Value added tax is assessed incrementally, and it is calculated on the amount by which the value of any product or service increases at each of the stages of the supply chain from production, distribution to the point of sale.
We all know that the citizens’ contribution to a government’s revenue is called a tax.
Governments collect tax from the citizens for the services and infrastructure that it provides to its citizens and for trying to help citizens live better lives. The government collects tax from its citizens in various categories like income, sales, property, etc.
One of the most important of these taxes is the tax on the sale of a product. This tax was earlier called sales tax, and the sales tax was paid only by the end consumer of the product. Today, a new version of the sales tax called the value added tax or VAT has taken the place of sales tax.
This post will uncover everything associated with what Value Added Tax is, how it is different from sales tax, and some of its other key features. So, let us get started-
What is a Value added tax?
What makes VAT different from sales tax is that in sales tax, if the onus of paying the tax was on the end consumer of a product, in VAT, the tax is payable at each step of the supply chain where some value is added to the product until it reaches the end customer.
So, in VAT, the user just pays the tax on the product-cost minus any of the costing associated with the materials used in the product as they will be already taxed at different steps of the supply chain.
Thus each seller in the entire supply chain collects taxes for the product he is selling.
Example of VAT or Value Added Tax
For example, if a thread manufacturer buys cotton from a dealer, the thread manufacturer pays the dealer the cost of the cotton purchased plus the tax that the dealer has to pay the government to buy the product.
The thread manufacturer then makes threads out of the cotton bought. He then sells it to a weaver.
The weaver now has to pay the cost of the thread, and the tax that the thread manufacturer had to pay while he bought the cotton from the dealer initially, and also the tax that the thread maker has to pay to the government.
The weaver then makes sarees and sells the sarees to a wholesaler. The wholesaler now has to pay the cost of the saree and the tax the weaver had to pay to the government and the thread manufacturer. It is how the tax gets added at each step of value addition until it reaches the final customer who buys the product from a retailer.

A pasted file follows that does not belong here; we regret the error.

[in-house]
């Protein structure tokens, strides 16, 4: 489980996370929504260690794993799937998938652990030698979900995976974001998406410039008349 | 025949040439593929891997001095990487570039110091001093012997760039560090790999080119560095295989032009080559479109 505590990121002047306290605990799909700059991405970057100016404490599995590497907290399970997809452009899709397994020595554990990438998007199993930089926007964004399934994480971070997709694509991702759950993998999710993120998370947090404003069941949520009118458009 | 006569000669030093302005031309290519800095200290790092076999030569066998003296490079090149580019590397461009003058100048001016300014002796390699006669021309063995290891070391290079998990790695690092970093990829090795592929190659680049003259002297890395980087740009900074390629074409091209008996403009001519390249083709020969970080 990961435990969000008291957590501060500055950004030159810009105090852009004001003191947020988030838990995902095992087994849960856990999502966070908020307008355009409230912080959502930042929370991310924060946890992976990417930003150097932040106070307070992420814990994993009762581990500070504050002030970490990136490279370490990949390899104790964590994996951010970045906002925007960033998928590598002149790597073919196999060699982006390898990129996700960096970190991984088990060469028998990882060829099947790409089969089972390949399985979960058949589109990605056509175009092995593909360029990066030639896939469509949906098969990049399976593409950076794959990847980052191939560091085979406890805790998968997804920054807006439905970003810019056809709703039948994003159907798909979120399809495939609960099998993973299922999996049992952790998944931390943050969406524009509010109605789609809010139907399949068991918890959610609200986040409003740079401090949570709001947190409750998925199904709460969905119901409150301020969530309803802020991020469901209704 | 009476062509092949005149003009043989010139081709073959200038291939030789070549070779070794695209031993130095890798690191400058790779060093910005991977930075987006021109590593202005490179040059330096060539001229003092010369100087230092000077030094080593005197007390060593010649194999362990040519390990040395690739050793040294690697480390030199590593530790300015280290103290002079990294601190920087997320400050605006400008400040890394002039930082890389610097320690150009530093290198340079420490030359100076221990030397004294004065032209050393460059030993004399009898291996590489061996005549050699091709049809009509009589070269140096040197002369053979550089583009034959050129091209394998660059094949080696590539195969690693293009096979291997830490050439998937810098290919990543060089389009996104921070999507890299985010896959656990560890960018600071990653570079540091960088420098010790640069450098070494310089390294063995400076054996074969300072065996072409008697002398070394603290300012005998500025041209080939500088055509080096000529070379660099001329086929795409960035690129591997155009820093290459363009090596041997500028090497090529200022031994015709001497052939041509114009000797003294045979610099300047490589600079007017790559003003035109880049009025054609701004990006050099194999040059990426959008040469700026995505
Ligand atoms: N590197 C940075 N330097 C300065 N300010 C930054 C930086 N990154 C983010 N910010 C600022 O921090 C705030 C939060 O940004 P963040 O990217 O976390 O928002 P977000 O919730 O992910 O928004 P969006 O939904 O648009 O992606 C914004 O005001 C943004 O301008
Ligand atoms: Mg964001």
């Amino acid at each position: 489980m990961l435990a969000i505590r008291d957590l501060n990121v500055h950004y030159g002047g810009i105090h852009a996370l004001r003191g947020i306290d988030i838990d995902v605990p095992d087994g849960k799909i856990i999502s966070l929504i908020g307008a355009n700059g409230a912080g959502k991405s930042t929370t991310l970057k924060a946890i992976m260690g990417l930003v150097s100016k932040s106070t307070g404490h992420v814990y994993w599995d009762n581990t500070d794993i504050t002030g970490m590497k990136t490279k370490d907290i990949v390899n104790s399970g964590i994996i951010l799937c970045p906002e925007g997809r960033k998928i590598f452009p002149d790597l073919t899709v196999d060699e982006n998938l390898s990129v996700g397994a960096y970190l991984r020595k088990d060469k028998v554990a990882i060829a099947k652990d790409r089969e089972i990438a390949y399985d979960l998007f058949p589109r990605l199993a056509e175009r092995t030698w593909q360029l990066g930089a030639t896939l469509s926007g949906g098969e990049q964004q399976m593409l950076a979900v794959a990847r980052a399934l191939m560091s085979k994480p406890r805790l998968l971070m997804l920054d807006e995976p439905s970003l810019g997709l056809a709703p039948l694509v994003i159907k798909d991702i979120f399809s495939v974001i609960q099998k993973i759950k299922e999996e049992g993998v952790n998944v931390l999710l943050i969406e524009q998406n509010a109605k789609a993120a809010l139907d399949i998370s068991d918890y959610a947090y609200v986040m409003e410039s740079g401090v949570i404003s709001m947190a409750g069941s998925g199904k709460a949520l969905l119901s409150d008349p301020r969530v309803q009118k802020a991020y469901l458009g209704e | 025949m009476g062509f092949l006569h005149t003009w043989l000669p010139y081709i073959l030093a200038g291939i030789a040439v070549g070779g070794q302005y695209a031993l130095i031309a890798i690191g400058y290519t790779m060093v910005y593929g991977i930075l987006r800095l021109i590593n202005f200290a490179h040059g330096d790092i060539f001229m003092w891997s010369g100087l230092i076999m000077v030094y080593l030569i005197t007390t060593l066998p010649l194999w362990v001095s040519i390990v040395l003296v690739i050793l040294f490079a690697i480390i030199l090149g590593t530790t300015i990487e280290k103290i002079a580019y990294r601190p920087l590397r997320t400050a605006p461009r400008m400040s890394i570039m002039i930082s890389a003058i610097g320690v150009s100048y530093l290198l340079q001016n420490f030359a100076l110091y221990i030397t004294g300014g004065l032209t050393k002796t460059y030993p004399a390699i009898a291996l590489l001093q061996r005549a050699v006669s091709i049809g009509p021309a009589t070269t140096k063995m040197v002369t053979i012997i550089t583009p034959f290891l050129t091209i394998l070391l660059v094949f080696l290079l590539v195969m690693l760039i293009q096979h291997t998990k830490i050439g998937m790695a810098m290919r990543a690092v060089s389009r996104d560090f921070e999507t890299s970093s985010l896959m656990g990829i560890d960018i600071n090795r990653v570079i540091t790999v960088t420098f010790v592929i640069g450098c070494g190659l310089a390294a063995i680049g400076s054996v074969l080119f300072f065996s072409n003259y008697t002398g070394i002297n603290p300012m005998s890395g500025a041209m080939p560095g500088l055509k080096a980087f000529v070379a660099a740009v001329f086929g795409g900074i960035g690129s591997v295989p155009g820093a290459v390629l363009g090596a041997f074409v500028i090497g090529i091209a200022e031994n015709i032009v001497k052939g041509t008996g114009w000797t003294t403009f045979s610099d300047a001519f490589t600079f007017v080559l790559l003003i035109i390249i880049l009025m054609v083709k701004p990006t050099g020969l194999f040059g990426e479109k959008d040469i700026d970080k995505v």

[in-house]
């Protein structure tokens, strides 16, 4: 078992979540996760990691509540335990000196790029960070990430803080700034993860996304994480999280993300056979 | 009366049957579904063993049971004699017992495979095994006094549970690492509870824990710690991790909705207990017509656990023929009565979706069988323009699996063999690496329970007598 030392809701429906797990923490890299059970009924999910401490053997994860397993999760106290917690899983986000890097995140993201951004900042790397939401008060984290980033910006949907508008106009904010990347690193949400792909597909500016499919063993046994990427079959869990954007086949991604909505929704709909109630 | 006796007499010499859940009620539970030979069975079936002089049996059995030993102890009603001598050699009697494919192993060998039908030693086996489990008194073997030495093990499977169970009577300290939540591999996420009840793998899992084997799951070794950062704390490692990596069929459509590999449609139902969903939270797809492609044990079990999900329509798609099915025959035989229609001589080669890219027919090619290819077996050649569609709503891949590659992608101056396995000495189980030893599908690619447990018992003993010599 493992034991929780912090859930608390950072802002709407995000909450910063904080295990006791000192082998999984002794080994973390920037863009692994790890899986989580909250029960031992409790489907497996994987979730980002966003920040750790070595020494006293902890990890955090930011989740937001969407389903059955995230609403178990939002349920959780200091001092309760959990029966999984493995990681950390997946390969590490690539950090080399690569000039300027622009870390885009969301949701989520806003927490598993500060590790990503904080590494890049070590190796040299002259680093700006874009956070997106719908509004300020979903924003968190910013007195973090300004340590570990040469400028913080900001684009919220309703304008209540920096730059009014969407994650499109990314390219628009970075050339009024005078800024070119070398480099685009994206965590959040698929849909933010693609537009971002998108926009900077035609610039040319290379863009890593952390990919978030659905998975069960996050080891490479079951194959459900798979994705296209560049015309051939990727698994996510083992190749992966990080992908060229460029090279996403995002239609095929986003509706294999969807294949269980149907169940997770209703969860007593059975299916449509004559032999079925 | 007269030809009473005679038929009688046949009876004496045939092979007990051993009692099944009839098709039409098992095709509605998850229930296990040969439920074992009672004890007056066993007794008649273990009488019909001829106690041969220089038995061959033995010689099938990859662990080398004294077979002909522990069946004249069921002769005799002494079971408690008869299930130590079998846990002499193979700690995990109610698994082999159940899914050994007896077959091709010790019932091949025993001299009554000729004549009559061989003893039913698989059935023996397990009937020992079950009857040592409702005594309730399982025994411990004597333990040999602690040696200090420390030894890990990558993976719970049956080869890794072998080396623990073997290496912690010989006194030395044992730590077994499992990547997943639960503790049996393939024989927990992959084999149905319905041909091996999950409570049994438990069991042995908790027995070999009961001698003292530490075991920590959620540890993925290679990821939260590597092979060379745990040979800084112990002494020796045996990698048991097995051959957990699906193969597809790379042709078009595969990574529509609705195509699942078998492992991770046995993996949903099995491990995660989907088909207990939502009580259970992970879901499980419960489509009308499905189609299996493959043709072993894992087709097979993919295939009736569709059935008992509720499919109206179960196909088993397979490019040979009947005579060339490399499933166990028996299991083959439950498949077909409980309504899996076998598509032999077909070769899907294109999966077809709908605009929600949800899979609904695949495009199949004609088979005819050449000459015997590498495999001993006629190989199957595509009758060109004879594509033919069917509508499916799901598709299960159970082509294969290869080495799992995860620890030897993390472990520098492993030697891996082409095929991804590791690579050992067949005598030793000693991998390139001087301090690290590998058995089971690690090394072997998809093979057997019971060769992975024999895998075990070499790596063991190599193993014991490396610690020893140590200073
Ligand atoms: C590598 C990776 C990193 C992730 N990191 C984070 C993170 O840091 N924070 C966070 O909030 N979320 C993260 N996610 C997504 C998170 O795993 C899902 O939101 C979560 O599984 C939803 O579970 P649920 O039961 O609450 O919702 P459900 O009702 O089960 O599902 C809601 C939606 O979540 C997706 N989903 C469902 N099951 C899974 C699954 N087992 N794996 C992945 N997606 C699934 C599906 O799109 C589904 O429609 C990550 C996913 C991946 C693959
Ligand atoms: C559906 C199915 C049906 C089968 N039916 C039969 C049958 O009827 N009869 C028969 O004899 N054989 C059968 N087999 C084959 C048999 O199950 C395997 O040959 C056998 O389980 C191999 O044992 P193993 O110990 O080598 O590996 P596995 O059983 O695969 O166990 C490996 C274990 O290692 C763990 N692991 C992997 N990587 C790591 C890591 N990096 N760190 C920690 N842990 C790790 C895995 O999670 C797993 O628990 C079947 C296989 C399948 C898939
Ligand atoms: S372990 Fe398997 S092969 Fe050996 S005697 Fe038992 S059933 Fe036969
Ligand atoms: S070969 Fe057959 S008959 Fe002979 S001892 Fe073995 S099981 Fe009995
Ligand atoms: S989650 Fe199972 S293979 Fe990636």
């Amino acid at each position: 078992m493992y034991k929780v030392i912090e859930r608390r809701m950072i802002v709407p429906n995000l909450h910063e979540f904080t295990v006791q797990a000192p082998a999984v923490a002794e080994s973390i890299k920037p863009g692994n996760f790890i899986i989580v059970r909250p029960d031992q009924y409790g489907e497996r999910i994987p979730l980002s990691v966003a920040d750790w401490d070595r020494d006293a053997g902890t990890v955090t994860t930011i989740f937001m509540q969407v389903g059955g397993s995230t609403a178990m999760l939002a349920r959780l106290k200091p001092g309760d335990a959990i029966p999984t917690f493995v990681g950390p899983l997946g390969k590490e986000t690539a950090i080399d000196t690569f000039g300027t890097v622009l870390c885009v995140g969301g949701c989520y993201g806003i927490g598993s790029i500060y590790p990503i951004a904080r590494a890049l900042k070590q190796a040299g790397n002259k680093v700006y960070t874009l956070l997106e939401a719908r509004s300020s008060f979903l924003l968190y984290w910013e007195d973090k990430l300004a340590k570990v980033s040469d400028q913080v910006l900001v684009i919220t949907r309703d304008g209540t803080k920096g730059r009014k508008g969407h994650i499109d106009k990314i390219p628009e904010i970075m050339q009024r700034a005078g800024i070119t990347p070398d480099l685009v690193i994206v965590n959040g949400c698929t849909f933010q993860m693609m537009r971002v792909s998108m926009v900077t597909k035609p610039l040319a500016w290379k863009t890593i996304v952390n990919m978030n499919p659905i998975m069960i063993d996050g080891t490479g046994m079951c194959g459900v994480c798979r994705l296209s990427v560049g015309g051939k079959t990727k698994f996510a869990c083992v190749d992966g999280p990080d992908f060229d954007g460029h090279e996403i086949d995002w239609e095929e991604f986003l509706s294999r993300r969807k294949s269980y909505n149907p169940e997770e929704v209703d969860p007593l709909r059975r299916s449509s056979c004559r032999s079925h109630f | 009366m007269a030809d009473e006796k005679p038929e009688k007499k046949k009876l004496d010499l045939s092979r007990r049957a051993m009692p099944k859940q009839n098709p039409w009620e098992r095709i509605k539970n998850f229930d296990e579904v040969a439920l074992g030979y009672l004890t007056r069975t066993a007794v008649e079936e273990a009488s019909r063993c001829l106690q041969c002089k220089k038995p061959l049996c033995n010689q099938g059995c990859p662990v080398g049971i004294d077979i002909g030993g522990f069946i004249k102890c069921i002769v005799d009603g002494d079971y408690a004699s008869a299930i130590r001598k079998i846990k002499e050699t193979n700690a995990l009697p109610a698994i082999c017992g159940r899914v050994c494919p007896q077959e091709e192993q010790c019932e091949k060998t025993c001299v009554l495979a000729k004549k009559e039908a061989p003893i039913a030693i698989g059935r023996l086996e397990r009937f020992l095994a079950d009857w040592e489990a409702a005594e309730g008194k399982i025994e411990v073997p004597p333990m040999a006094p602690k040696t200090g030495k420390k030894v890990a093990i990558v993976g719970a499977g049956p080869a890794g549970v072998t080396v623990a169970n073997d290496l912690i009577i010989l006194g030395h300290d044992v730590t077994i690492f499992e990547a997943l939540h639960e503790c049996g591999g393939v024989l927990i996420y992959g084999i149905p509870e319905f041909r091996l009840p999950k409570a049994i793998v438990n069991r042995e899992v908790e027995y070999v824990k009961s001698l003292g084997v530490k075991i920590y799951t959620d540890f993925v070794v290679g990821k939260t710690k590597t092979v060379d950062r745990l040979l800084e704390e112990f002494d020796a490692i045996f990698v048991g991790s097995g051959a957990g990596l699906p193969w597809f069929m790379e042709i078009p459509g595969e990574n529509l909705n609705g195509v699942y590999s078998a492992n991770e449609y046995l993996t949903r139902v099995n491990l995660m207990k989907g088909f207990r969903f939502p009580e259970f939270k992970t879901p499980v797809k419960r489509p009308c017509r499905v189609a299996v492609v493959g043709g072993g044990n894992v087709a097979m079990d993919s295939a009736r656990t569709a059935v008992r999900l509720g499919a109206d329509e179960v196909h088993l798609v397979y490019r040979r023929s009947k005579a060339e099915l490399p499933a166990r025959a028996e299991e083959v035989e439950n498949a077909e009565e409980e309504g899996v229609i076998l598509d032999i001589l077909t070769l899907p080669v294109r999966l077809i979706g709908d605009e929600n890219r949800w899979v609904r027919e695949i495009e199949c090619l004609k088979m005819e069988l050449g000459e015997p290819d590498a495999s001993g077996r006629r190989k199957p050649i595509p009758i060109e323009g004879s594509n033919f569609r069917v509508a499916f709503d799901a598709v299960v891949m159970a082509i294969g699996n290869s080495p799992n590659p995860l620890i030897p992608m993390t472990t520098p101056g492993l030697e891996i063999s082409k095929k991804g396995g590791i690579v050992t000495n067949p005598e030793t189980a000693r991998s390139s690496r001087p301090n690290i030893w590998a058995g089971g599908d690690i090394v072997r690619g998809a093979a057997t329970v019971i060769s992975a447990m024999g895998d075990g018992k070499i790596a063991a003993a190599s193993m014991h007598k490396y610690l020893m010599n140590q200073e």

Who Remits the Cash to the Government in Value Added Tax
It is always the responsibility of the seller to remit the taxes to the government.
The buyer has to acknowledge the tax and pay the seller a total amount that is inclusive of the cost of the product and the tax to be paid by the seller to the government.
How Does VAT or Value Added Tax Help the Government?
Earlier, the entire chunk of the tax levied was only collected from a single entity or the end consumer by the retailer who sells it.
The government had to rely on this one person or the seller to pay the taxes collected. There was more scope for a discrepancy in this type of transaction.
With VAT, the government has more control over the tax at every step of value addition. The entire chunk of tax is now divided among each buyer in the entire supply chain, and therefore the scope for discrepancy also becomes less.
It becomes more comfortable for the government to track down defaulters too.
The government ends up making more revenue out of taxes, and this money will be spent on providing better services to the citizens.
Advantages of Value Added Tax
Different people have different opinions about VAT, but these are the generally agreed upon advantages of VAT.
1. Discourages Tax Evasion
In VAT, each buyer gets a reimbursement on the tax he has paid to the seller, except for the end consumer. To make the reimbursement possible, he has to remit the taxes he has collected from his immediate customer.
The seller is therefore motivated to remit the taxes to the government to claim the reimbursement of the taxes he has paid to the person who initially sold the product to him.
2. Better Than Indirect or Hidden Taxes
VAT is considered to be better than the indirect taxes or hidden taxes a consumer pays to buy a product while being unaware of it. VAT is more or less standard for most of the products, unlike indirect taxes.
Commodities such as alcohol, cigarettes, etc., are charged a much higher percentage as tax if the tax is indirect.
Disadvantages of VAT or Value Added Tax
1. The Lower Income Level People are at a Disadvantage
Since VAT is the same for all people buying the same products, it becomes more of a liability for the people in the lower income levels.
It is so because, in comparison, these people end up spending a much more significant portion of their income on these products than people in higher income levels.
2. Higher Costs for Businesses
VAT warrants for an increased cost for all businesses throughout the production chain. As VAT is levied on each step of the production chain, it makes the taxing system more tedious and complicated for the business owners.
As a result, they end up spending more on managing accounts and taxes. It, in turn, makes the products expensive to the end consumer.
Taxing becomes more complicated when the products are sold internationally, as different countries have different systems for calculating tax. It adds to the woes of the businessmen as they end up spending more to deal with these issues.
Final Thoughts about Value Added Tax!
On the concluding note, we hope you would have understood what VAT is. Here we would also like to share that VAT is also understood as GST or Goods and Services Tax.
All in all, it is an indirect tax which is levied as per the value added to the different production stage of a product.
Now it is your turn to share your definition of Value Added Tax in the comments below.